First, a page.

Length – it needs to cover all the relevant details in as concise a format as possible! The last 3 jobs are usually the most relevant, jobs details after that can be much briefer, but must include dates, employers and job titles. Make sure there are NO gaps and make sure it reads like a story of your life. An attention-grabbing Profile / Summary at the top and education at the bottom. Use bullet points for each position under the headings: Responsibilities and Achievements.
Your Summary / Profile Section - The most significant impact could be the introduction of a summary section. It can outline your professional profile, key skills and experience, and strengths and achievements. It may get you the interview, and at the very least the summary section should make an immediate impact on the recruiter; it gives you a chance to show off your personality and personal attributes.
Facts and Fiction
Although the CV is a sales brochure, you should never fabricate anything. In the end, you'll always be found out - maybe not now, but later when you are asked to deliver, and the process of psychometric testing and rigorous interviews can be very revealing!
Rather than being vague, leave problem areas out of the CV and focus on other allied skills that you are confident with. Honesty is a good virtue, valued by employers - discuss the problem area in the interview, but don’t dwell on it.
Always use figures to quantify your achievements, as this creates reassurance.
Make changing career direction a positive thing, placing emphasis on your determination and courage to make the move. Make your past sound relevant, and be open and honest. If you lack a track record in the job, emphasize your skills which apply to the role. Present your willingness to learn as an advantage.
Gaps in your CV? If you’ve taken time out to travel or pursue a different activity this is now perfectly acceptable. However in many eyes it is not a ‘proper job’ so won’t carry the same weight as more work based experience.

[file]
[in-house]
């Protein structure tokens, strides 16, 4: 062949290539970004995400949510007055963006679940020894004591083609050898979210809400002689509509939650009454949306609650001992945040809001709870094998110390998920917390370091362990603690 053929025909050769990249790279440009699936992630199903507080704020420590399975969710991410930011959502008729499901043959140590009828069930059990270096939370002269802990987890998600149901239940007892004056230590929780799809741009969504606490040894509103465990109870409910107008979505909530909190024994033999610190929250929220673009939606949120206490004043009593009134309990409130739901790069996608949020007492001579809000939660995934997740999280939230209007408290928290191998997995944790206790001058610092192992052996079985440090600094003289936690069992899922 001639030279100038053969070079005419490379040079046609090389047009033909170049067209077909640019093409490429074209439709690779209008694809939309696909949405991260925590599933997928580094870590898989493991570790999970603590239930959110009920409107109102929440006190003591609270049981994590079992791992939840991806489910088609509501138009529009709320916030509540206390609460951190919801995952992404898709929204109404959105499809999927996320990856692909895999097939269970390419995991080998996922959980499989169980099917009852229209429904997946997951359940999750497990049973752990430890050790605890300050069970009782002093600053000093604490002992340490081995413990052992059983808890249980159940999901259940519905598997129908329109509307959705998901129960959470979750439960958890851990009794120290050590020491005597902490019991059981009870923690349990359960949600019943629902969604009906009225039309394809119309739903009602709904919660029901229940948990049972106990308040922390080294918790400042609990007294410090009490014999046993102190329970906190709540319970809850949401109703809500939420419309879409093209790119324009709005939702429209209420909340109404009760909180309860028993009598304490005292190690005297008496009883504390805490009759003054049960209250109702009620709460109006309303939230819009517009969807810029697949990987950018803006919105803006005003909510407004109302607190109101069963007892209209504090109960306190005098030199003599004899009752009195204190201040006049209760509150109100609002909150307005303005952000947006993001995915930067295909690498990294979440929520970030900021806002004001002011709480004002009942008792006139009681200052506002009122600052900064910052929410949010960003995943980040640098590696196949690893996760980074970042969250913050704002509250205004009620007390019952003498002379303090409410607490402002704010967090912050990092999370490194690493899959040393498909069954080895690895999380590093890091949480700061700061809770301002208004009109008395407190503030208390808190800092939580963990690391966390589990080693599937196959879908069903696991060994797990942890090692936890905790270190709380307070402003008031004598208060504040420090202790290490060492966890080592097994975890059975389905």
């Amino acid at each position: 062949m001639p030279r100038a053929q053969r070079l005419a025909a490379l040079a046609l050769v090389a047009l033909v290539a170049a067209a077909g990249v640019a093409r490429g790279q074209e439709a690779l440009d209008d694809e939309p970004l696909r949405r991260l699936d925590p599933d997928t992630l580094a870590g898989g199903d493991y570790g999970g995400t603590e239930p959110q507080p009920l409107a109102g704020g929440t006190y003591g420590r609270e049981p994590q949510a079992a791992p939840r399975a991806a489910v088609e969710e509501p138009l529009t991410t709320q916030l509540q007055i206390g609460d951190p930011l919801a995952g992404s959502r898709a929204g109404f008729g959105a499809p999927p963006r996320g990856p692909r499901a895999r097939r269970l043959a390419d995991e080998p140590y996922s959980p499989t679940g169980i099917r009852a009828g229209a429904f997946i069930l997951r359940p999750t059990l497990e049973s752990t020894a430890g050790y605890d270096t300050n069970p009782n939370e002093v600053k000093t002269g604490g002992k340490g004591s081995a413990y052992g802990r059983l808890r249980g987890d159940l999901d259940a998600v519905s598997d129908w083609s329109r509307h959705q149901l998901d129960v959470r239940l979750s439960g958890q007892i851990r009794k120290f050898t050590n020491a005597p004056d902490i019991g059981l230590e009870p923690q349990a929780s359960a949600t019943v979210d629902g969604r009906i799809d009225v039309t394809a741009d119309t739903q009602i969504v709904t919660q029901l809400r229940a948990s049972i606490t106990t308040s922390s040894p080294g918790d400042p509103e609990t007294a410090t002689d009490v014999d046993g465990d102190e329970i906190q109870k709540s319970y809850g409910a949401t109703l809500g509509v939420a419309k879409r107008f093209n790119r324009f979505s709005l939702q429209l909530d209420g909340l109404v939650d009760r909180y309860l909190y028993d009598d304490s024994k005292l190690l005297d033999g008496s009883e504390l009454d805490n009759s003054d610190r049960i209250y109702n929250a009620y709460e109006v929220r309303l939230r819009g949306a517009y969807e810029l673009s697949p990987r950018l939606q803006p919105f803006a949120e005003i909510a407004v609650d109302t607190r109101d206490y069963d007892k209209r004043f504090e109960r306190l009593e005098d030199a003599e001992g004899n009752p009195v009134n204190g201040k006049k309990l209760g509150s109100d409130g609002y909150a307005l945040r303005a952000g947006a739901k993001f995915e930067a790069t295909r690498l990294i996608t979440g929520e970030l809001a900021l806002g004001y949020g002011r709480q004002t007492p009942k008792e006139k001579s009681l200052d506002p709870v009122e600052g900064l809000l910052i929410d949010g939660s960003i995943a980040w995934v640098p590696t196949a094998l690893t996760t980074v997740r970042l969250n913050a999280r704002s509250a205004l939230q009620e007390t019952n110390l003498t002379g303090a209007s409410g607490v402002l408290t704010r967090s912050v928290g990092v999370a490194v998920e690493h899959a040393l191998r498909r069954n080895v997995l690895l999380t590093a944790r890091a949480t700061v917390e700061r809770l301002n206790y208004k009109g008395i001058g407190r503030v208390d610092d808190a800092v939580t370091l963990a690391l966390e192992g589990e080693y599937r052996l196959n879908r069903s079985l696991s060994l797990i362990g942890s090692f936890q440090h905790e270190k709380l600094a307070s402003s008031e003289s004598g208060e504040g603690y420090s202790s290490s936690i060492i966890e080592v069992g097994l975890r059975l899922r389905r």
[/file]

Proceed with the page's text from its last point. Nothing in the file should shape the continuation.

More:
Too many short jobs? The employer will no doubt wonder about how long you’ll stay so help to answer this by including ‘reasons for leaving’ after each role, it will help to answer questions before they are asked and often mean you are considered without being initially declined for ‘job hopping’. Also if the roles are interim contracts, then again be clear on your CV what the length of contracts were.
Customising your CV
Each time you apply for a job, it's essential that your CV is customised to suit that position. Identify the key strengths which you can apply to the role, imagine the ideal person they are seeking and match your CV as closely as possible to a profile of that individual.
Proof-Reading and Checking
It's difficult to stress just how important this is! A small error, or misleading information, will seriously undo all your effort. At a professional level, grammar, spelling and punctuation should all be impeccable. Ensure that details, contact numbers and references are accurate (e.g. claiming to be proficient in Quark Express sounds dubious when the software package is actually called Quark Xpress!).
The spell checker on your PC is not enough. Get someone else to check it for you - you don't want to be a ' manger' instead of a 'manager'!